23 No condition variables No condition variables! Retrying thread is woken up automatically when acc is written. No lost wake-ups! No danger of forgetting to test everything again when woken up; the transaction runs again from the beginning. e.g. atomic (do { withdraw a1 3 ; withdraw a2 7 })

24 Idea 2: Choice atomic (do { withdraw a1 3 `orelse` withdraw a2 3 ;deposit b 3 }) Try this...and if it retries, try this...and and then do this orElse :: STM a -> STM a -> STM a

25 Choice is composable too transfer :: TVar Int -> TVar Int -> TVar Int -> STM () transfer a1 a2 b = do { withdraw a1 3 `orElse` withdraw a2 3 ; deposit b 3 end atomic (transfer a1 a2 b `orElse` transfer a3 a4 b) transfer a3 a4 b) transfer has an orElse, but calls to transfer can still be composed with orElse

26 Summary Transactional memory is fantastic: a ray of light in the darkness It’s a classic abstraction: a simple interface hides a complex and subtle implementation Like high-level language vs assembly code: whole classes of low-level errors are cut off at the knees No silver bullet: you can still write buggy programs STM is aimed at shared memory. Distribution is a whole different ball game (latency, failure, security, versioning); needs different abstractions.

27 Farsite project (Jon Howell MSR) “Your idea of using the writes from one transaction to wake up sleepy transactions is wonderful. We wanted to report on the effect your paper draft has already had on our project. “...I told JD that I'd try to hack the Harris-and- company unblocking scheme into our stuff, but that he should slap me around if it ended up taking too long. We decided to check in after three days, and abandon after five. It took a day and a half.... “...In summary, using your composable blocking model is wonderful: it rips out a big chunk of our control flow related to liveness, and takes with it a whole class of potential bugs.”

28 Odds and ends

29 Why “modular blocking”? Because retry can appear anywhere inside an atomic block, including nested deep within a call. Contrast: atomic (n > 0) {...stuff... } which breaks the abstraction inside “...stuff...” Difficult to do that in a lock-based world, because you must release locks before blocking; but which locks? With TM, no locks => no danger of blocking while holding locks. This is a very strong property.

30 Exceptions STM monad supports exceptions: In the call (atomic s), if s throws an exception, the transaction is aborted with no effect; and the exception is propagated into the IO monad No need to restore invariants, or release locks! throw :: Exception -> STM a catch :: STM a -> (Exception -> STM a) -> STM a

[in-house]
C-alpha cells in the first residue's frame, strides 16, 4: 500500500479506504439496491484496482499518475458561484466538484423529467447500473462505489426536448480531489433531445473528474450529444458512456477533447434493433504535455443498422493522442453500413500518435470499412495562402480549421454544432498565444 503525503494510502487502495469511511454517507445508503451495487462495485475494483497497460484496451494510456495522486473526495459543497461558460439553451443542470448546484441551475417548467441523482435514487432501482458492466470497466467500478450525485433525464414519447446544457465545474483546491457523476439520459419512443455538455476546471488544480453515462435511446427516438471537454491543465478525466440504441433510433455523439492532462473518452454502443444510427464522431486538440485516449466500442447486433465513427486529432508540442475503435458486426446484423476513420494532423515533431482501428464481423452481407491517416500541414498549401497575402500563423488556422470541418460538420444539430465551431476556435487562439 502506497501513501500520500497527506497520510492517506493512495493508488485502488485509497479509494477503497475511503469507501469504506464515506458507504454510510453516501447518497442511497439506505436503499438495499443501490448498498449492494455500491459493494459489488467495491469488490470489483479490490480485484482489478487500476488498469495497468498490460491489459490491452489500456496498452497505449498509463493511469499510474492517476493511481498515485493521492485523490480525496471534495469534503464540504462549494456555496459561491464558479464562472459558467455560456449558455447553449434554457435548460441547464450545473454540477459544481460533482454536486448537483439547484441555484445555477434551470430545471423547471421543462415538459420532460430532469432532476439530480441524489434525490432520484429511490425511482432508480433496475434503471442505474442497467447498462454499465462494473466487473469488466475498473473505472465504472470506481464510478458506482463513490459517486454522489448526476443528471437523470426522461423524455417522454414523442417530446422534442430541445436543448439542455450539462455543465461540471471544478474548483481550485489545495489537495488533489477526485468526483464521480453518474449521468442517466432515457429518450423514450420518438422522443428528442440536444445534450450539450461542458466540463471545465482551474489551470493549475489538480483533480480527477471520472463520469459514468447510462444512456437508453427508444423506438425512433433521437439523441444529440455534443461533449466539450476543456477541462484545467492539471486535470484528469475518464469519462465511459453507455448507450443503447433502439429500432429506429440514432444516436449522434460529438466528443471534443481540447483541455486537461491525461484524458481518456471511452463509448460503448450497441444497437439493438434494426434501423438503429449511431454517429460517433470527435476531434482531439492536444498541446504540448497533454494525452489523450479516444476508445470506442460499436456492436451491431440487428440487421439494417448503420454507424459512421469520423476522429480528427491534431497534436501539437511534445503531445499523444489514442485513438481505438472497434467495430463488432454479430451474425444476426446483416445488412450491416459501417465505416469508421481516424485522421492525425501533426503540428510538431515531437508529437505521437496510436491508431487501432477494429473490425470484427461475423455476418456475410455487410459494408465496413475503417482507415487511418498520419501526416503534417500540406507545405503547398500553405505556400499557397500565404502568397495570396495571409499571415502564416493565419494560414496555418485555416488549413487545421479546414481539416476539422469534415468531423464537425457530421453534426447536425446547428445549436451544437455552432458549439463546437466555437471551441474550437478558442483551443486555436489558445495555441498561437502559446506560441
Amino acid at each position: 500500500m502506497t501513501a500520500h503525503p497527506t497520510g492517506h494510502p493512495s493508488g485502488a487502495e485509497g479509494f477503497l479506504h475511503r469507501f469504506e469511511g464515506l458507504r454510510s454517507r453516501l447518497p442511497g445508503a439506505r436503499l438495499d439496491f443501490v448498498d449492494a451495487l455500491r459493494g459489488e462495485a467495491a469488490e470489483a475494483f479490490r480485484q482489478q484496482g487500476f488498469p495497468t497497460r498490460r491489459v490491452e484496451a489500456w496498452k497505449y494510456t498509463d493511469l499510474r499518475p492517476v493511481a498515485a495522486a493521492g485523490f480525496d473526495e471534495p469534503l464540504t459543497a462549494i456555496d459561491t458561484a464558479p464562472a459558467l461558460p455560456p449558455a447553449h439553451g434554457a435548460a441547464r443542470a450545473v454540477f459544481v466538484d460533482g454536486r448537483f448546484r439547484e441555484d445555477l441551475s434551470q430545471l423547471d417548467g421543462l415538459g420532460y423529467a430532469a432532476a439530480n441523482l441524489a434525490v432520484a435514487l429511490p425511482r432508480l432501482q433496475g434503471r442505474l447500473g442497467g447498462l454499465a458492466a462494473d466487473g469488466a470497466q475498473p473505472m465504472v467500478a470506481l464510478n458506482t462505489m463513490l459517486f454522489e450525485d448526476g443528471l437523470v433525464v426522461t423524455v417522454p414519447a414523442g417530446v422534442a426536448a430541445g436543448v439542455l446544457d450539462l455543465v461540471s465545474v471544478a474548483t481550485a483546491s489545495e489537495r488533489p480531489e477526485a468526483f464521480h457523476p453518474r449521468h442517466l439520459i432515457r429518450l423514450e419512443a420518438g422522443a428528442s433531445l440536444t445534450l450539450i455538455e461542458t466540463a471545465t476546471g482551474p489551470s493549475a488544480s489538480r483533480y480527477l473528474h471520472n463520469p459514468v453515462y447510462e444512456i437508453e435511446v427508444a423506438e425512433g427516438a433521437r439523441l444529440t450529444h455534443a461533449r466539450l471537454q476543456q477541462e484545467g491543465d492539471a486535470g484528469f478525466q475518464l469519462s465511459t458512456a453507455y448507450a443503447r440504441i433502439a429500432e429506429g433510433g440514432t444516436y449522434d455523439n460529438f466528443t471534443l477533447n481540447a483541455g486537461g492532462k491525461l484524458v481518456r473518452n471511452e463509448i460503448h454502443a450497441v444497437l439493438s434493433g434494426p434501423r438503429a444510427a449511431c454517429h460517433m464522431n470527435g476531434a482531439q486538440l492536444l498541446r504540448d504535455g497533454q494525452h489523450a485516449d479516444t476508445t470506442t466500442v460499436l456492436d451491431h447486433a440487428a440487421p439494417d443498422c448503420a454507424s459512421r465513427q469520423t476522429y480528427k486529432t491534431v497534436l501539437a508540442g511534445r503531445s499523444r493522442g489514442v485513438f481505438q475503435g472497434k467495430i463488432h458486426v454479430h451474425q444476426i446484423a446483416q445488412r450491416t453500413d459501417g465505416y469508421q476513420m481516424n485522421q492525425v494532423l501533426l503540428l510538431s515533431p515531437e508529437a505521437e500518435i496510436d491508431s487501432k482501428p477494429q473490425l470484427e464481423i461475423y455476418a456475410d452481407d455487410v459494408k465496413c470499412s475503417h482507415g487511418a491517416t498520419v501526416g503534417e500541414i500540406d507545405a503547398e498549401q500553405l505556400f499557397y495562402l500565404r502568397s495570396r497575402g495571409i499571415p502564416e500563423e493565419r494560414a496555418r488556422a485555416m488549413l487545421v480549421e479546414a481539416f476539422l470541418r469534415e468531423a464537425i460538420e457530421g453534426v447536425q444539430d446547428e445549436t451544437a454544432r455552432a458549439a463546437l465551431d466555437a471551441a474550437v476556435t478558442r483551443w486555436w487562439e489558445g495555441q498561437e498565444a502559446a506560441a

31 Input/output You can’t do I/O in a memory transaction (because there’s no general way to undo it) The STM monad ensures you don’t make a mistake about this To support transactional I/O: Shared (transational ) memory Transactional output I/O thread

32 Transactional input Same plan as for output, where input request size is known Variable-sized input is harder, because if there is not enough data in the buffer, the transaction may block (as it should), but has no observable effect. So the I/O thread doesn’t know to get more data :-( So the I/O thread doesn’t know to get more data :-( Still thinking about what to do about this...not sure it matters that much

33 Progress A worry: could the system “thrash” by continually colliding and re-executing? No: one transaction can be forced to re- execute only if another succeeds in committing. That gives a strong progress guarantee. But a particular thread could perhaps starve.

34 Is this all a pipe dream? Surely it’s impractical to log every read and write? 1. Do you want working programs or not? 2. Tim built an implementation of TM for Java that showed a 2x perf hit. Things can only improve! 3. We only need to log reads and writes to persistent variables (ones outside the transaction); many variables are not. 4. Caches already do much of this stuff; maybe we could get hardware support. 5....but in truth this is an open question

35 What we have now A complete implementation of transactional memory in Concurrent Haskell [in GHC 6.4]. Try it! http://haskell.org/ghc A C# transactional-memory library. A bit clunky, and few checks, but works with unchanged C# [Marurice Herlihy] PPoPP’05 paper http://research.microsoft.com/~simonpj

36 Open questions Are our claims that transactional memory supports “higher-level programming” validated by practice? You can’t do I/O within a transaction, because it can’t be undone. How inconvenient is that? Can performance be made good enough? Starvation: a long-running transaction may be repeatedly “bumped” by short transactions that commit

37 CML CML, a fine design, is the nearest competitor receive :: Chan a -> Event a guard :: IO (Event a) -> Event a wrap :: Event a -> (a->IO b) -> Event b choose :: [Event a] -> Event a sync :: Event a -> IO a A lot of the program gets stuffed inside the events => somewhat inside-out structure

38 CML No way to wait for complex conditions No atomicity guarantees An event is a little bit like a transaction: it happens or it doesn’t; but explicit user undo: wrapAbort :: Event a -> IO () -> Event a Events have a single “commit point”. Non compositional: ??? :: Event a -> Event b -> Event (a,b)

39 Algebra Nice equations: –orElse is associative (but not commutative) –retry `orElse` s = s –s `orElse` retry = s [Haskell afficionados] STM is an instance of MonadPlus.

40 But what does it all mean? Everything so far is intuitive and arm-wavey But what happens if it’s raining, and you are inside an orElse and you throw an exception that contains a value that mentions...? We need a precise specification

41 But what does it all mean? Small-step transition rules

42 Administrative steps

43 Transactions atomic turns many STM steps (=>*) into one IO step (->): So what are the STM steps?

44 STM transitions Easy ones:

45 Retry Here are the rules for retry:

46 Retry Here are the rules for retry:...there are none (apart from an admin transition)... In particular, no rule for P[atomic retry],  ->...

47 orElse First branch succeeds First branch retries First branch raises exception